The word krummholz is derived from German word krumm, meaning crooked, bent, or twisted; and holz for wood. High winds and frozen preciptation at high elevation causs the stunted, gnarly, and sometimes "flagged" growth forms in woody plants in this community. This community is restricted to the high-elevation slopes of mountainous areas generally above 3,500 feet.
There are only 10 to 20 occurrences statewide. There are several occurrences protected on state land. This community is restricted to the high-elevation slopes of mountainous areas generally above 3,500 feet, and includes several high quality examples averaging slightly over 100 acres each. The current trend of this community is probably declining slightly due to the combined effects of atmospheric deposition and recreational overuse.
The number and acreage of alpine krummholz in New York have probably remained stable in recent decades as a result of conservation efforts at high elevation areas in the state.
The number and acreage of alpine krummholz in New York have probably declined slightly from historical numbers likely correlated with minor development on some summits.
Communities that occur at higher elevations in the state (e.g., >3,000 feet) may be more vulnerable to the adverse effects of atmospheric deposition and climate change, especially acid rain and temperature increase. Unprotected examples of alpine krummholz may be threatened by development (e.g., communication towers and recreational overuse (e.g., hiking trails, camp sites, ski slopes, and to a lesser extent ATV use). The primary threat to alpine krummholz is acid rain deposition. The ability of forest soils to resist, or buffer, acidity depends on the thickness and composition of the soil, as well as the type of bedrock beneath the forest floor. Places in the mountainous Northeast, like New York's Adirondack and Catskill Mountains, have thin soils with low buffering capacity. Woodlands in high mountain regions are often exposed to greater amounts of acid than other woodlands because they tend to be surrounded by acidic clouds and fog that are more acidic than rainfall. When leaves are frequently bathed in this acid fog, essential nutrients in their leaves and needles are stripped away. This loss of nutrients in their foliage makes trees more susceptible to damage by other environmental factors, particularly cold winter weather (US EPA 2005).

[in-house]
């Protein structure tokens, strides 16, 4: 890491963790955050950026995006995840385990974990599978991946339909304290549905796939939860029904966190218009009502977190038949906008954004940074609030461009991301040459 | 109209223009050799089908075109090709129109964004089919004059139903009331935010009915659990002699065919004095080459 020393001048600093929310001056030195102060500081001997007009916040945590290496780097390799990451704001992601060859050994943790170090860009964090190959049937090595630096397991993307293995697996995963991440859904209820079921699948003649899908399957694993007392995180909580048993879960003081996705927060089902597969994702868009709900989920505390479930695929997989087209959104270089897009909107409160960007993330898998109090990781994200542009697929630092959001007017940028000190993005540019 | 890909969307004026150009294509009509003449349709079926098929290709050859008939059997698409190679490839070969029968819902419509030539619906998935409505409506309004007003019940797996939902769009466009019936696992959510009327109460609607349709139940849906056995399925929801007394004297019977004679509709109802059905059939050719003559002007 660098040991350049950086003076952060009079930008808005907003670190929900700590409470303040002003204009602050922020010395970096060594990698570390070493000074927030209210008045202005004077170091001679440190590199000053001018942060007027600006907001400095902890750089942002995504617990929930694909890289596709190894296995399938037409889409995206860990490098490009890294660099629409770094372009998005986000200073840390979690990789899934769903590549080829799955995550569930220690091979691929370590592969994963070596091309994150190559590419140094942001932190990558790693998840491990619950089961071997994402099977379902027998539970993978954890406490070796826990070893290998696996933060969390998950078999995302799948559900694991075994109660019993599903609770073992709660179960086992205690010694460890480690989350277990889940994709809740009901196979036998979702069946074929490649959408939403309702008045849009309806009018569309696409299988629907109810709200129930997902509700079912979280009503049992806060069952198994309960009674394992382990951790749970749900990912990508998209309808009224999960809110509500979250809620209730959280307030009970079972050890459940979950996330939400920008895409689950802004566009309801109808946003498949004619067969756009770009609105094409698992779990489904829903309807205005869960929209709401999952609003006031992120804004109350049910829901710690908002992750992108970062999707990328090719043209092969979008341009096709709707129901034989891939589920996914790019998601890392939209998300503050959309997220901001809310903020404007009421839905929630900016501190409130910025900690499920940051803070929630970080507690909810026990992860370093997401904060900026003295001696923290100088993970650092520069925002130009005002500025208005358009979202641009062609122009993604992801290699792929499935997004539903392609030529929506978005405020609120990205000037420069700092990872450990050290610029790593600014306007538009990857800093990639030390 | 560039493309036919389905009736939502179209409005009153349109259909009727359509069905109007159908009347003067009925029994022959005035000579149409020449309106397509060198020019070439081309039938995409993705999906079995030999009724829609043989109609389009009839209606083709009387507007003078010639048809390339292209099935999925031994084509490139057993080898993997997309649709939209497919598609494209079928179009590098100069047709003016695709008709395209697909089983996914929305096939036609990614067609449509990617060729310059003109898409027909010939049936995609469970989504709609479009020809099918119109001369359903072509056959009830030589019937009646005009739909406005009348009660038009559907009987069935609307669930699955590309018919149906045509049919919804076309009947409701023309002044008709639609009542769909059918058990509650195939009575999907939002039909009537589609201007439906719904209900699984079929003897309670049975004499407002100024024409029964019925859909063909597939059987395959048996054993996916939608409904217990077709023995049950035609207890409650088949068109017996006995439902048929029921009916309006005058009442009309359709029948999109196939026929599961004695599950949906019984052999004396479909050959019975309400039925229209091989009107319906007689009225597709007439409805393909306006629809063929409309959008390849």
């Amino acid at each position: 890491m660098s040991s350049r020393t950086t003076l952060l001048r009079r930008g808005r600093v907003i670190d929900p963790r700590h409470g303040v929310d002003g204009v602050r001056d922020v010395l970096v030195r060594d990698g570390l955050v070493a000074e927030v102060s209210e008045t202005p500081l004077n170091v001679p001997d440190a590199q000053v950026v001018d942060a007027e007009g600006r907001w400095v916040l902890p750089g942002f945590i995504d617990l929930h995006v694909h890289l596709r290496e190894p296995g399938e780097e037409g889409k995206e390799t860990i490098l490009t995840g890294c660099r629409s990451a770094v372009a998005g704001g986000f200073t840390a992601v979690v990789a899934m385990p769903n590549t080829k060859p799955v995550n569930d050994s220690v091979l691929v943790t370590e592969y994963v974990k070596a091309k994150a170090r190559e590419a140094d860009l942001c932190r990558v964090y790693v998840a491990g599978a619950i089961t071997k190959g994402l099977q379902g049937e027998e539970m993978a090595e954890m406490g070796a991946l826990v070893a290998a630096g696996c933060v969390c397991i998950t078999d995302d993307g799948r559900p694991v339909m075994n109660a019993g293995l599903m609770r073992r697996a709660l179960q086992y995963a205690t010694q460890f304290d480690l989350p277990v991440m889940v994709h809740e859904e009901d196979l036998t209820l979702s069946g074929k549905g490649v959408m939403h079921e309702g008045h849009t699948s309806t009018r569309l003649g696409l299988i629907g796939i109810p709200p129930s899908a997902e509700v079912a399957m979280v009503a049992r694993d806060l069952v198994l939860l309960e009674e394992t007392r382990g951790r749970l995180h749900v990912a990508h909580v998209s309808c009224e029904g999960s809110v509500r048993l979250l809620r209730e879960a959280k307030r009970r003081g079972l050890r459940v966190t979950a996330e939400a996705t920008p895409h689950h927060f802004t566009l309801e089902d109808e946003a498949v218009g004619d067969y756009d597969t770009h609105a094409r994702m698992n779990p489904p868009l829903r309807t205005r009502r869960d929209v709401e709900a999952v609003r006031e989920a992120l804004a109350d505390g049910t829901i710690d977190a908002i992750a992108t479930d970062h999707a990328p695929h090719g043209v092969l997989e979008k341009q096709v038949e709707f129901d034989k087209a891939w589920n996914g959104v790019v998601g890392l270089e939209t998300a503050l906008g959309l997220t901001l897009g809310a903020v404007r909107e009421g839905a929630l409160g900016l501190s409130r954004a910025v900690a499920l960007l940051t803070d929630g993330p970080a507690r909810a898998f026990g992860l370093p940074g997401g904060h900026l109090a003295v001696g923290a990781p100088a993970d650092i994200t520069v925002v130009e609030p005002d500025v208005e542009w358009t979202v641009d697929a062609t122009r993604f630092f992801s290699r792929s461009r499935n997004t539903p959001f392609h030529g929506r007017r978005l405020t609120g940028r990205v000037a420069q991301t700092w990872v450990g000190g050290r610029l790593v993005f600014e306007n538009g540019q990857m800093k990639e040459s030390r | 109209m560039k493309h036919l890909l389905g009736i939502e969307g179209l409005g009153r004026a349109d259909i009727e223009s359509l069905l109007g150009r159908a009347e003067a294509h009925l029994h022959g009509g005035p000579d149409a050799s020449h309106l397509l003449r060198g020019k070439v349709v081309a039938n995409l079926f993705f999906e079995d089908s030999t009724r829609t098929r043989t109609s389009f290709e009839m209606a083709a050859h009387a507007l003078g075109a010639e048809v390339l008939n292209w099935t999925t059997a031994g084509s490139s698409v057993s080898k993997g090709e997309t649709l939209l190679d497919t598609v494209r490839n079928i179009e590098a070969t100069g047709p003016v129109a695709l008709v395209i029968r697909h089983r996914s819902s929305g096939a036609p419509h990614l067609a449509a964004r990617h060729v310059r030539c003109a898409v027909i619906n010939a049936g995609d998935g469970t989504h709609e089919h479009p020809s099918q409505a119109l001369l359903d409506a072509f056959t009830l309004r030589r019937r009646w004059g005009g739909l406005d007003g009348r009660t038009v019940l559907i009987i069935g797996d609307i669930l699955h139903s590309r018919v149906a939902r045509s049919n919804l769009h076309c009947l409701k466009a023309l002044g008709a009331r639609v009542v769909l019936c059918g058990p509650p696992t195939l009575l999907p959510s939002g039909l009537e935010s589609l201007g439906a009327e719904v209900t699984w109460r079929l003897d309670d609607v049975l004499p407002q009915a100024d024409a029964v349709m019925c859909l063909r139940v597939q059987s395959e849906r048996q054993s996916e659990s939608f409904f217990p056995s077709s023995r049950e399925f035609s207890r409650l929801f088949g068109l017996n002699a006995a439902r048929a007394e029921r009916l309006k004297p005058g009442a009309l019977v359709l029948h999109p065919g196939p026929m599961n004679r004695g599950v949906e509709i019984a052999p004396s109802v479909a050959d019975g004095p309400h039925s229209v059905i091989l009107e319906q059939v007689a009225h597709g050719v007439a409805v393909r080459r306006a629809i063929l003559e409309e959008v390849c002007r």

Management should focus on activities that help maintain regeneration of the species associated with this community. Continue restoration efforts for severely trampled sites. Management activities should be consistent with recommendations presented in the High Peaks Wilderness Unit Management Plan (NYS DEC 1999).
Construction of structures and trails should minimize the disturbance and subsequent erosion of the thin soils on which this community depends. Prioritize siting such development over open bedrock when possible. Trails crossing krummholz that occur in small depressions tend to collect water and become very muddy, resulting in additional trampling. Rockwork or other trail modifications that keep foot travel out of the peat is important in these cases.
Survey for new occurrences in the Adirondack Mountains in order to advance documentation and classification of alpine krummholz in order to clearly separate this community from mountain fir forests and spruce-fir rocky summits. Inventory the Catskill High Peaks to determine if this community is present. A statewide review of alpine and high elevation (>3,000 feet) communities is desirable. Need quantitative data and monitoring plots within alpine krummholz; need more work on lichens, bryophytes, and characteristic fauna. Continue searching for large sites in excellent to good condition (A- to AB-ranked).
Research the long-term combined effects that atmospheric deposition, climate change, and extreme budworm outbreaks may have on alpine krummholz occurrences. Compare alpine krummholz in New York with types described in NH and VT (e.g., Sperduto and Cogbill 1999). Further research on "fir waves" may be desirable. Precise temporal and spatial mapping of fir waves may add to our understanding of this ecological process.
This community is restricted in New York to the Adirondack High Peaks in Essex County. It is found at elevations above 3,300 feet.
Essentially restricted to the high peaks of New York, Vermont, New Hampshire, and Maine.